In the case of white flour the concentration that has been produced is less than in the case of sugar, and so the over-consumption that results is less, too; but that over-consumption does result can readily be seen if eating light, puffy, white bread is contrasted with eating the heavier, denser article represented by a true wholemeal bread. The fact that the rising consumption of sugar during the last century has been accompanied by a falling consumption of (predominantly white) flour does not permit the exoneration of the latter. Such alteration in consumption merely exchanges some of the damage inflicted by the flour for the still greater damage inflicted by the sugar -- and there remains the damage inflicted by the amount of white flour still being consumed.
II. The Refining of Flour and Sugar, and the Relative Dangers of the Two
1. Evolutionary Considerations
As regards which of the two refined carbohydrates, white flour (starch component of) and sugar, is the more dangerous, we must first state that the main difference between the two is a quantitative one. Qualitatively, both starch and sugar end up in the body as glucose, though we shall amplify this statement later, but quantitatively the refining processes concentrate the sugar some eight times as much as they concentrate the flour, and therefore evolutionarily the sugar emerges as much the more dangerous of the two, being that much more removed from the natural state. For it is the unnaturalness that governs the deception of the tongue and appetite, and therefore the danger of over-consumption.
2. Historical Considerations
a. The Refining of Wheat
Although white flour was being generally consumed in this country by the year 1800, as stated above, it is a fact that around the year 1880 the introduction of steel rollers into milling practices enabled a still whiter flour to be produced (70 per cent extraction instead of 80 per cent extraction). It is very important that the relative consequences of this innovation should now be assessed, for on it might be blamed the emergence of the saccharine disease. Let us therefore examine the innovation in detail.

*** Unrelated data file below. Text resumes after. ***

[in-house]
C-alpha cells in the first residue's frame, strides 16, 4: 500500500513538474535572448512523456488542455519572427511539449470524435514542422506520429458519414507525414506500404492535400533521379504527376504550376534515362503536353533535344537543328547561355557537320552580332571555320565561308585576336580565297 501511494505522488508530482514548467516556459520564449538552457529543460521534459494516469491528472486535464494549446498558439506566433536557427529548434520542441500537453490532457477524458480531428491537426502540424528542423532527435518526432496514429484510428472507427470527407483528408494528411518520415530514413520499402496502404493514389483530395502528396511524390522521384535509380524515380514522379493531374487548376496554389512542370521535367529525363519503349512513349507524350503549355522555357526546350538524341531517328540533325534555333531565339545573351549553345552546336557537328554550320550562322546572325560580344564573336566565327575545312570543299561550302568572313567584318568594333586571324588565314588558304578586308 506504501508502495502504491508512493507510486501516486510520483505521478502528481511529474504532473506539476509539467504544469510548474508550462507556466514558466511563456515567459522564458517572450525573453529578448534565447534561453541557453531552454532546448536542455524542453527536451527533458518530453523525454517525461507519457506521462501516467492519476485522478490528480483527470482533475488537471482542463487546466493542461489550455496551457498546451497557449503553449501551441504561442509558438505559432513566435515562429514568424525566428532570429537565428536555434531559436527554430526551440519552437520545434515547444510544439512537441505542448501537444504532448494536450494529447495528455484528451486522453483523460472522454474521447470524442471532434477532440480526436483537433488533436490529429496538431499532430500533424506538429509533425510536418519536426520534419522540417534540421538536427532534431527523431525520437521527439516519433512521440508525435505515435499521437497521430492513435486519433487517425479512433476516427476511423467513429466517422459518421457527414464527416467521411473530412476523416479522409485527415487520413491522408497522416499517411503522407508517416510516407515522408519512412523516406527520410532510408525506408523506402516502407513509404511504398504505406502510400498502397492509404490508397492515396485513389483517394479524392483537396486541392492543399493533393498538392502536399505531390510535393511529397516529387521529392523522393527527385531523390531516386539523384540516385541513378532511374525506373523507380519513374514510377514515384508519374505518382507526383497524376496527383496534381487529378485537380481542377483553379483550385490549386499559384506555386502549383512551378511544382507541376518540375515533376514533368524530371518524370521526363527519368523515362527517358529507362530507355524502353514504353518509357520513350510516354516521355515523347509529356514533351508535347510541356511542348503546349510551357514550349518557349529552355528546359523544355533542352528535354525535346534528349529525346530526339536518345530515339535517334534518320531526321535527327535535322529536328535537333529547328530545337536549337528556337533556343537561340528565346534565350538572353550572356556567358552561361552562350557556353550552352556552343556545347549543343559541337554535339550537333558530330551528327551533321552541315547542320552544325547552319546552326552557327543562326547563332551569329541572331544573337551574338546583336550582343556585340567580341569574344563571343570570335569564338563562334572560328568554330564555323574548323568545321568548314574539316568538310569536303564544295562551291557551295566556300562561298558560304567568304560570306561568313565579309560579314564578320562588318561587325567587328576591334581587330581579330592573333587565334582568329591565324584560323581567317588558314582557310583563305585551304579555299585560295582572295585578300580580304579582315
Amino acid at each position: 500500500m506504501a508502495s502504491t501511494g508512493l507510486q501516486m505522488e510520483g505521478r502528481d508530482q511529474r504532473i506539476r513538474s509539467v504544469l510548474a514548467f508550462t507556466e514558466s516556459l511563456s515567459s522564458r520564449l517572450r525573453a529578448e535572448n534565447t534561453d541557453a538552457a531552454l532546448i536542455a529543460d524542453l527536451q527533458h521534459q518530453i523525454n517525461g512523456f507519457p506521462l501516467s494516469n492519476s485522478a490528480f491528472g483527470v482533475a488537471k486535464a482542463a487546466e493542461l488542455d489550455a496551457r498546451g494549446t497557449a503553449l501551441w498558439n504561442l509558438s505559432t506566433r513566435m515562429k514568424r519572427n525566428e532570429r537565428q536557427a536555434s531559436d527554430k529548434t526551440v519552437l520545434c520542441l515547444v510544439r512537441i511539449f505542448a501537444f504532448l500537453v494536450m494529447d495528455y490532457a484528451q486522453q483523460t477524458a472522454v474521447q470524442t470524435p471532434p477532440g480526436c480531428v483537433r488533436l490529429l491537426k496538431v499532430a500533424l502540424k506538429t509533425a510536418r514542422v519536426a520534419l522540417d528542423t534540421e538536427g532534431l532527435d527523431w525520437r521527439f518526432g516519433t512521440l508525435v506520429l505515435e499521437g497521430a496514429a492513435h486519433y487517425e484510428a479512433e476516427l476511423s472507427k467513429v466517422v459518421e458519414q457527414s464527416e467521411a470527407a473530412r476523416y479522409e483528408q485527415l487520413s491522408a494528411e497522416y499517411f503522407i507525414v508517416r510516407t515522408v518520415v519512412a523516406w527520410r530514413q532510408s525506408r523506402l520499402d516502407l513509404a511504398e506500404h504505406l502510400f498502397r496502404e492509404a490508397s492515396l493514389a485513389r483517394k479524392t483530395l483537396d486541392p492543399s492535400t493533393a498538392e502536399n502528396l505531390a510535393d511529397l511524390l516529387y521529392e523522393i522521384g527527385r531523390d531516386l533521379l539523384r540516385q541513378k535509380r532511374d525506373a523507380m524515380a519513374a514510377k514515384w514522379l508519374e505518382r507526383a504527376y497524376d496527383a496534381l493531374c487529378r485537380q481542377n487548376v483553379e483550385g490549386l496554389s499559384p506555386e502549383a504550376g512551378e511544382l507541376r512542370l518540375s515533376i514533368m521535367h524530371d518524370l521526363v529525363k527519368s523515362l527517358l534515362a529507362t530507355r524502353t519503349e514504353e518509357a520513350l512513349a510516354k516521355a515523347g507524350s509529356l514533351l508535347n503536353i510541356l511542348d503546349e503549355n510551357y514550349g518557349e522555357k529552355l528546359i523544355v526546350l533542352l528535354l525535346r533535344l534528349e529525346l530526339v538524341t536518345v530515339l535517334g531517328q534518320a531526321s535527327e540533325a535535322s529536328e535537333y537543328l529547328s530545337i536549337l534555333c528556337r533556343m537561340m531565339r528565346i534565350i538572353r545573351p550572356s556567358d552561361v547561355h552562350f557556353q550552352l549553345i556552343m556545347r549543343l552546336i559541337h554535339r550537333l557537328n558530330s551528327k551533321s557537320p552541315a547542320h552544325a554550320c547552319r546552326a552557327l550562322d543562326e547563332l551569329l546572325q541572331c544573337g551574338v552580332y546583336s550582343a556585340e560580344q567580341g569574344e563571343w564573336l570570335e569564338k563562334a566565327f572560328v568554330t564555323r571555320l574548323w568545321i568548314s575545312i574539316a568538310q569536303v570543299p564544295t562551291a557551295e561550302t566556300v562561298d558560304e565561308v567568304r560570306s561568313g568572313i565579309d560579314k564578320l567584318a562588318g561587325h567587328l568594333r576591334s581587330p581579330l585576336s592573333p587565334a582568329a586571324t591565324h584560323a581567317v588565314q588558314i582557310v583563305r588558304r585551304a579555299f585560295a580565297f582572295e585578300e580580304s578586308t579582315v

Now it is a crucial fact that in the milling of grain the fibre (bran) is not removed evenly from the grain as the degree of milling increases. The fact is, as the author has pointed out,  that the fibre in grain is placed mainly on the outside of the grain, to protect it from injury, just as a hard shell protects the underlying nut. Therefore, the fibre in grain is mainly removed in the earlier, lighter degrees of milling. This is beautifully shown in Fig. 2, modified from the diagram in the book entitled Bread by Lord Horder, Sir Charles Dodds, and T. Moran,  which reveals that a flour containing even as much as 90 per cent of the original grain has already lost most of its fibre (bran). Indeed, the same diagram shows that the steel-roller mills of 1880 only removed an extra 9 per cent or so of the fibre already removed by the old stone-grinding mills. In the case of Canadian wheat, the figure of 9 per cent is reduced to only 6 per cent -- and twice as much Canadian wheat is used in the United Kingdom as English wheat. Meanwhile, at around the same date the consumption of refined sugar was rising by leaps and bounds, as seen on the sugar chart (Fig. 1).
Fig. 2. -- Graph showing the smaller percentage removal of fibre with each increase in the degree of refining of flour. (Adapted by the author, with permission of the publishers, from 'Bread', by Lord Horder, Sir Charles Dodds, and T. Moran (Constable, 1954), page 54.)
Now since it will be shown in this book that the outbreak of the saccharine disease mainly occurred from around the year 1900 onwards, and given an incubation period, shortly to be described, ranging up to 40 years (depending on the manifestation concerned), it follows that the outbreak must mainly be ascribed to the refining of sugar, as already deduced from evolutionary considerations. And this is true whether there is concerned the manifestations of the disease due to loss of fibre directly, or those due to the loss of fibre indirectly, via over-consumption. For if the outbreak had been mainly due not to the refining of sugar but to the refining of flour, it would have occurred about a century earlier, since we have seen that by the end of the eighteenth century nearly all the population in Britain were eating white flour -- and that meant flour containing about 80 per cent of the original grain, with most of the fibre already removed.
b. The Refining of Sugar
It could still be contested, however, that although sugar consumption was rising so strongly at the above period, it was not displacing an equivalent consumption of the natural parent sugar-cane or sugar-beet. This is true, but the displacement took place by proxy. Let this be demonstrated by a few simple examples.
As the sugar gets more concentrated, so it becomes more exciting to the taste. For example, red currants on a bush are moderately attractive, but a good red-currant jelly, containing, as it does, added sugar, is much more attractive. And there lies the trouble! How can the young people of this country today, forever chewing some concentrated sweetmeat, be expected to seek out those natural analogues that, in more primitive circumstances, would be so desirable to them? Even such sweet fruits as the banana appear rather dull by comparison, and as for sweet vegetables like the parsnip -- who on earth wants to be bothered with things like parsnips any more? How many apples would be eaten at a pop festival, by comparison with ices and sweetmeats?